FORMER Home Affairs deputy minister Colonel Panji Kaunda says it is unfortunate that the PF thought they could win votes by simply giving out K100s to voters.

In an interview, Saturday, Kaunda hoped that the new government would give Zambians a new start.

“In my view, I think It is not a loss, I think the country has gained on the PF government. We were supplied with expired drugs, our economy was poor, the morale in the country was down. In my view, I think the PF going is truly a good thing and we are praying and hoping that the new government that is coming in will give us a new start, clear all the debt that PF has gotten, and give us a Zambia that we are proud of and an inspiration to the outside world. So it is not a loss as far as I am concerned,” he said.

“They took Zambians for granted, they thought they owned Zambians. You thought by subduing here and there you won the vote, by giving K100’s here and there they thought they won the vote, what Zambians want is a decent life. So this is a warning to those that are coming into government that please take care of the Zambians. Don’t underestimate the people’s power like the other leaders. We advise HH our brother to look after the people.”

Kaunda, however, advised Zambians not to expect change immediately as it was a gradual process, especially with the current huge debt.

“Some of us were calling for this huge turn out from the word go and that has sent a signal not only to ba Lungu but also to the entire PF government that you underestimate your voters at your own risk. In the end, the people of Zambia honored that attitude. So let this coming government now deliver on what they are promising us and the rest should be easy. Don’t underestimate the people of Zambia, they didn’t go to the streets shouting ‘we want change, we want change’, for nothing, harassed by PF cadres, HH was denied access to go where he needed to go,” said Kaunda.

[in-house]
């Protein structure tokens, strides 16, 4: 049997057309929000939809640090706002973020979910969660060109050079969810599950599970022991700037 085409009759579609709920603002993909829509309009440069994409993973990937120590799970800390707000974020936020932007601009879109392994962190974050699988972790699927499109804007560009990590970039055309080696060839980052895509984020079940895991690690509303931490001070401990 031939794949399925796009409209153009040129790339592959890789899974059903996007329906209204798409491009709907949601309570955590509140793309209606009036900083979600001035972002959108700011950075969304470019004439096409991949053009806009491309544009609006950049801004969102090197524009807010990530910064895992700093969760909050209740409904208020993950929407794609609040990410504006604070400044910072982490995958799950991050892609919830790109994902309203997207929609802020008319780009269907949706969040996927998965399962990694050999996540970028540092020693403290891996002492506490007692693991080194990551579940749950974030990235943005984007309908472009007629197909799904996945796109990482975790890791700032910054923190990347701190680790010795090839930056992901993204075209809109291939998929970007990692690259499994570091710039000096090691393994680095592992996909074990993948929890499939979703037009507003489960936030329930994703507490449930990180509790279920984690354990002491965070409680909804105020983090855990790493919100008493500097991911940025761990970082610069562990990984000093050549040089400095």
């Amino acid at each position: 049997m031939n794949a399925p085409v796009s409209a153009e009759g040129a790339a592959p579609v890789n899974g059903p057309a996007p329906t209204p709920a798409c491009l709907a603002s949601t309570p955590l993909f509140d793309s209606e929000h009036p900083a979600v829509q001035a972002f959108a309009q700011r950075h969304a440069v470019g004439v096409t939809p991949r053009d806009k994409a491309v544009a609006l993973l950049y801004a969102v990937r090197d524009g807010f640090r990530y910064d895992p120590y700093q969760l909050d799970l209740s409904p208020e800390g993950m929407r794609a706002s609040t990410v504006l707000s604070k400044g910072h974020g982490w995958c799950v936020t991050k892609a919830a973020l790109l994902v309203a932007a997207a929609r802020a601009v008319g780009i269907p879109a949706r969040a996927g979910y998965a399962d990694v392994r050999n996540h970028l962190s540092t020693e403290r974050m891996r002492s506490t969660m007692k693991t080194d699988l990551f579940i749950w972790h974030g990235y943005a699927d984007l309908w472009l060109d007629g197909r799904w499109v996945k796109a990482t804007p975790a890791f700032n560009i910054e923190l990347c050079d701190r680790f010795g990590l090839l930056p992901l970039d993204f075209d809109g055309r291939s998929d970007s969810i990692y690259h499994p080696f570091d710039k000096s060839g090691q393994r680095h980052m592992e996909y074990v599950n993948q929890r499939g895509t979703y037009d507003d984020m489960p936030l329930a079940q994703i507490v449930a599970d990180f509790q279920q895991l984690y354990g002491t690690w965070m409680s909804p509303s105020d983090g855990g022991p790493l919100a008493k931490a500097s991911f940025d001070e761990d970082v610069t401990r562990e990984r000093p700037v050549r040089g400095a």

“Change is a gradual process and just look at the damage that our country has been through. We owe over US$9 billion to the world, we owe the local lenders, so it is going to take a long time for things to turn around. However, with hard work and cooperation and dedication to the cause, I think people must start seeing the change in the new government. It won’t be overnight that is for sure, it might be two years, maybe five years. If the foundation is laid and people are seeing the efforts their leaders are putting, there is a chance for a better tomorrow.”